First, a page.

It's best to keep things simple for very small children, choosing farm visits and countryside activities that provide a gentle introduction to the natural world. Pennywell Farm Centre in Devon has twice won the Green Tourism Business gold award for eco-minded behaviour such as maintaining its ponds with rainwater run-off from barn roofs and the car park, and it makes for a well-run, friendly introduction to farm animals. Little ones can feed piglets, deer, lambs and hedgehogs, go pond-dipping, watch a shire horse show, and help farm staff collect eggs.
Learn where your food comes from at the Riverford Organic Vegetables "field kitchen" in Devon. You can take a trailer tour of the farm to see exactly how the food is grown. Then, you get to eat some, straight from the earth, as a home-grown lunch, tea or dinner is served.
Learn about how ordinary people used to live by poking around their houses at Sussex's open-air Weald and Downland Country Museum. A collection of historic houses, each in their authentic state and each one rescued from the bulldozers and reassembled here, nestles among the beautiful countryside, and the emphasis is very much on outdoor play. Join in "countryside adventures" - scavenger hunts, games and trails - and learn old country crafts and skills through the summer, help with the harvest in the autumn, or join in a traditional tree-dressing celebration in the woods in December.
Don't forget the National Trust - many of its properties run simple children's activities of the pond-dipping, moth-spotting, wildlife-wander varieties, particularly in the summer months. For instance, the warden at Lyme Park in Cheshire will be conducting family "calf walks" around its medieval deer park this Sunday.
Pennywell Farm Centre: 01364 642 023, www.pennywellfarmcentre.co.uk, £8.95/£6.95; Weald and Downland Country Museum: 01243 811 363, www.wealddown.co.uk, £7.95/£4.25; National Trust: 0870 458 4000, www.nationaltrust.org.uk, prices vary; Conkers at the Heart of the National Forest: www.visitconkers.com
The Big Green Gathering in Somerset is a laid-back five-day festival of fun for children, with a stories-and-soft-play toddler area, "teendome" with film-making, DJ-ing and graffiti art sessions, and "Green Kids" children's yoga sessions, puppet theatre and circus workshops. Adults can meet up with experts in sustainable housing, renewable energy and green business - or collapse in a grateful heap in the Healing Fields.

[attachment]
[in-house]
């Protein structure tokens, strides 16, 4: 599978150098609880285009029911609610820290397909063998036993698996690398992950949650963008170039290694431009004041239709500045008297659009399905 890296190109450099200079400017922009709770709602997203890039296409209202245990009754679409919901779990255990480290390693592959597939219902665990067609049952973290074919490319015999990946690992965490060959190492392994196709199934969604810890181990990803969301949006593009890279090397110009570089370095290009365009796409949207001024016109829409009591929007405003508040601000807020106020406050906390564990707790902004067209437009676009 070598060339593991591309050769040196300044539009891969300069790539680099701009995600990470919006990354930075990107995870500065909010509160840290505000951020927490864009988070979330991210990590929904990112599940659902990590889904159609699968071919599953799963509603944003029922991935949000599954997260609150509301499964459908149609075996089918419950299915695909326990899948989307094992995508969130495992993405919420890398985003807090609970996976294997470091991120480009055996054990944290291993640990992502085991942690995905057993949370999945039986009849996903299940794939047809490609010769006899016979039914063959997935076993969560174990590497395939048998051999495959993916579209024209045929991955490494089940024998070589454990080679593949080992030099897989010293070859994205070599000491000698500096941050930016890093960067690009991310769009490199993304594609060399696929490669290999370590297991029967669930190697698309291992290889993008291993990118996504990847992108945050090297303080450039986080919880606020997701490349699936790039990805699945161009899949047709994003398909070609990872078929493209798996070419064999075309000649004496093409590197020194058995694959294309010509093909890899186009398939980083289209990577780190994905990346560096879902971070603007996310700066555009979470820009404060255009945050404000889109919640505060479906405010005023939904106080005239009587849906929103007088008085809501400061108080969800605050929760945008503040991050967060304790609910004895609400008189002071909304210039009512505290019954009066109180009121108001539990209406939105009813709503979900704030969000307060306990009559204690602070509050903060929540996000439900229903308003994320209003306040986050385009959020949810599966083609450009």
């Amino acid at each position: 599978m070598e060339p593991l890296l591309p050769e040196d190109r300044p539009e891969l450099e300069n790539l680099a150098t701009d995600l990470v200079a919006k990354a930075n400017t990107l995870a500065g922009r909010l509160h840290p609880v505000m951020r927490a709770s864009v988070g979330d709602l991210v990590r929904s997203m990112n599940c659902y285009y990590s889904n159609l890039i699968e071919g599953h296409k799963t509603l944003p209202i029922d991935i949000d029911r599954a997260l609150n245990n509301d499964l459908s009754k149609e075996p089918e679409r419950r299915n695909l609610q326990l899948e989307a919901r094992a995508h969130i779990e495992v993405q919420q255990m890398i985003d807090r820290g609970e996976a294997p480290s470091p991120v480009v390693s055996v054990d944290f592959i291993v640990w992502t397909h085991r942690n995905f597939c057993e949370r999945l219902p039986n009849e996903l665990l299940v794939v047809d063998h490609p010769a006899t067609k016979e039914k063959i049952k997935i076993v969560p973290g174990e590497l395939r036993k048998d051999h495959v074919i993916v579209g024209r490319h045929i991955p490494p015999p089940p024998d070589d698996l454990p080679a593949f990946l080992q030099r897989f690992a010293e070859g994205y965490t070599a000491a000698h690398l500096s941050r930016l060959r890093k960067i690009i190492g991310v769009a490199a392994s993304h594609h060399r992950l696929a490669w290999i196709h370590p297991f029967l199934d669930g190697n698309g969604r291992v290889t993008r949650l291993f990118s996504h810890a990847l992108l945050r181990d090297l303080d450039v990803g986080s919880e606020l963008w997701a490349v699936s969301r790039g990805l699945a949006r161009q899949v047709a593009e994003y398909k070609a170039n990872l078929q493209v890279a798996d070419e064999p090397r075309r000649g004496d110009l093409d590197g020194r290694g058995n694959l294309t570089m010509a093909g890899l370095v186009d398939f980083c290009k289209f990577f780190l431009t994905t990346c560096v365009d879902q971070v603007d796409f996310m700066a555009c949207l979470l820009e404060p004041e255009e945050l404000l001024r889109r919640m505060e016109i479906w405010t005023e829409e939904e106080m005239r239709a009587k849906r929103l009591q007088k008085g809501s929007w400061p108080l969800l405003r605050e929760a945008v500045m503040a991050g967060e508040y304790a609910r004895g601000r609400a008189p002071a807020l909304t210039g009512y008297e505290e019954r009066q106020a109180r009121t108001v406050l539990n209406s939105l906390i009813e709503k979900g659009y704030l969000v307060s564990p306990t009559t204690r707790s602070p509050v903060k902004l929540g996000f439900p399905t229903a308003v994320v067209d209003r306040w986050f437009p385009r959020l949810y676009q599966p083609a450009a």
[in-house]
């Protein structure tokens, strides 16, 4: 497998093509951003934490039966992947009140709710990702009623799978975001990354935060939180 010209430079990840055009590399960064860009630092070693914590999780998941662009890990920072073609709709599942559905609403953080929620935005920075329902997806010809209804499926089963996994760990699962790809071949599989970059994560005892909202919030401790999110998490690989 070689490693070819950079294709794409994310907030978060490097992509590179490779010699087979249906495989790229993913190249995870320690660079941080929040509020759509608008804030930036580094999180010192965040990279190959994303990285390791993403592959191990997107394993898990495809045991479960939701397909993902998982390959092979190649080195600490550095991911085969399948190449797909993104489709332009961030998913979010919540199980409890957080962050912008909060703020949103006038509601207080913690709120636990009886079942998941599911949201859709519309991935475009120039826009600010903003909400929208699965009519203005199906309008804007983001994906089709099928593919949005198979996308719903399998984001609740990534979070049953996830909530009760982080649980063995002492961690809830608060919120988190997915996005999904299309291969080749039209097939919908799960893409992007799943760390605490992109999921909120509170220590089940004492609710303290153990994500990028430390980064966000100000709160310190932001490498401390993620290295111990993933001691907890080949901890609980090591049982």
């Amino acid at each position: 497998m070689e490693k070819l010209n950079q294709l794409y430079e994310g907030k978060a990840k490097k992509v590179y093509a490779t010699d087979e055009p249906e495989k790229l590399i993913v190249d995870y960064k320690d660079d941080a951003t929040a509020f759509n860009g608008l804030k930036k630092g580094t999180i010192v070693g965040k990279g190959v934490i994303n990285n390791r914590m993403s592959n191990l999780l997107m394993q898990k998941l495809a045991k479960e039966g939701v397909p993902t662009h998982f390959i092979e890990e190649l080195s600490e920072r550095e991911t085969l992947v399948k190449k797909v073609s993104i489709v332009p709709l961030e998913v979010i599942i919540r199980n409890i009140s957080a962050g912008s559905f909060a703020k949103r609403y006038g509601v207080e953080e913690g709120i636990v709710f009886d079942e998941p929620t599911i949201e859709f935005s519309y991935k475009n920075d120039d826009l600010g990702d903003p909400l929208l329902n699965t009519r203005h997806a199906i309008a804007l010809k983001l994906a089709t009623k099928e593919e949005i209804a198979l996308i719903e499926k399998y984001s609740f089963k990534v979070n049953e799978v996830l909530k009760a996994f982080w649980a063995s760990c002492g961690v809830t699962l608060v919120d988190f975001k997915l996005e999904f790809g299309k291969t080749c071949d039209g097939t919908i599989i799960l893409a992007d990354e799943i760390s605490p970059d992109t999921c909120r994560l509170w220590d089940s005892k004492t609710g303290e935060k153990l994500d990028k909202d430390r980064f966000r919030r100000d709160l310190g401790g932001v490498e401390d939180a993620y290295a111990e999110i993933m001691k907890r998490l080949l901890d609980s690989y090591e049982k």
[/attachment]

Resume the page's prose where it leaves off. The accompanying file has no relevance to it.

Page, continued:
Along similar lines, although quieter and aimed more specifically at families, is the Shambala Family Camp in Devon. It takes place in a large wood, and has a very busy events programme for children, including survival nights and nature treasure hunts. Adult entertainment includes an organic ale bar, and a wide programme of craft, healing, yoga and music workshops.
Build A Den
If your own garden hasn't got suitably secret places, take your children on a den-building outing run by the Forestry Commission. Using only the materials that the woodland provides, and with one hour to build the most wind- and waterproof shelter possible, children have to work together. Although they don't get to stay overnight in their wilderness creation they will get the satisfaction of building something from scratch. Children must be accompanied by an adult, so why not take the whole family along to build your own forest lair.
Other activities for kids run by the Forestry Commission are events such as Wild Camping. Joining one of the Forestry Commission Rangers for a night in the heart of the forest, all you need is a tent, some food and a good pair of walking boots. Or if you fancy something a little more relaxing that doesn't require sleeping with the wildlife, then join the Family Sensory Walk - exploring the smells, sights and sounds of the woodland. Or take them pond dipping to learn all about the slippery residents. The Forestry Commission runs activities for all ages all over the country.
For den building and all other activities run by the Forestry Commission: 01223 314546, www.forestry.gov.uk/whatson, prices vary
Exploring wildlife doesn't stop on dry land - take your children out to sea and go looking for dolphins and seals. In Scotland, Cromarty-based Ecoventures runs two-hour boat trips for families with children under five out into the waters of Moray Firth, where you're likely to see seals, bottlenose dolphins and even the occasional minke whale.
Sea Trust runs four-hour evening cruises from Neyland Marina to the Pembrokeshire Islands, with chances of seeing dolphins, seals, porpoises and maybe even whales.
Children of all ages will enjoy the feeling of almost being able to touch a group of playful seals. Beans Boats runs four purpose-built boats from Morston Quay and Blakeney Quay in North Norfolk.
National Whale and Dolphin Watch Week runs from 12-20 August and there will be opportunities to get the whole family involved in sea-based watches.
Remember, the best things in life are free. So, if you don't fancy taking your kids out to sea to spot dolphins, here are a few locations where you have a good chance of seeing them from land. Durlston Head, Dorset; Prawle Point, Devon; Porthgwarra, Cornwall; Cardigan Bay, Cardigan; Moray Firth, Inverness; and Loch Gairloch, Wester Ross. Just remember to take a good pair of binoculars.
Ecoventures: 01381 600 323, www.ecoventures.co.uk £20/£15; Sea Trust: 01348 875639, www.seatrust.org.uk; Beans Boat Trips: 01263 740 505, www.beansboattrips.co.uk, £7/£4; National Whale and Dolphin week: www.seawatchfoundation.org.uk/events
Additional research by Jenny WhiteReuse content